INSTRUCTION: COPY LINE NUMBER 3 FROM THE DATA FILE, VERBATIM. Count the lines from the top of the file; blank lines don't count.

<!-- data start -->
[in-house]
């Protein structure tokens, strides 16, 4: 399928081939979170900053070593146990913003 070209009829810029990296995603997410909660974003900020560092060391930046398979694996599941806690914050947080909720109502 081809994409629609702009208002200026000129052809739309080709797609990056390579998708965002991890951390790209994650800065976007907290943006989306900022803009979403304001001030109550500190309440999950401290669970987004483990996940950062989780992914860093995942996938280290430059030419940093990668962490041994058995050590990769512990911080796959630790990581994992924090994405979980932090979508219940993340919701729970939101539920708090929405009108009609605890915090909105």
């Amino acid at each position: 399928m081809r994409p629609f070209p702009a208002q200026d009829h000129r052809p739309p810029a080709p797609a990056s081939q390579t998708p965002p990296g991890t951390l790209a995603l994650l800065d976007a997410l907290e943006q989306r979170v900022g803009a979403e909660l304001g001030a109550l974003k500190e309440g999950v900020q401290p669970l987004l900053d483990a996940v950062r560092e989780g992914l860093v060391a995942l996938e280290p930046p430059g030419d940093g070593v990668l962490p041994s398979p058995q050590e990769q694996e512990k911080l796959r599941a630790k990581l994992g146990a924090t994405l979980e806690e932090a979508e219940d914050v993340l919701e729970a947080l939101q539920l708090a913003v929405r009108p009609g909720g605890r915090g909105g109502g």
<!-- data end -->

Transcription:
């Amino acid at each position: 399928m081809r994409p629609f070209p702009a208002q200026d009829h000129r052809p739309p810029a080709p797609a990056s081939q390579t998708p965002p990296g991890t951390l790209a995603l994650l800065d976007a997410l907290e943006q989306r979170v900022g803009a979403e909660l304001g001030a109550l974003k500190e309440g999950v900020q401290p669970l987004l900053d483990a996940v950062r560092e989780g992914l860093v060391a995942l996938e280290p930046p430059g030419d940093g070593v990668l962490p041994s398979p058995q050590e990769q694996e512990k911080l796959r599941a630790k990581l994992g146990a924090t994405l979980e806690e932090a979508e219940d914050v993340l919701e729970a947080l939101q539920l708090a913003v929405r009108p009609g909720g605890r915090g909105g109502g």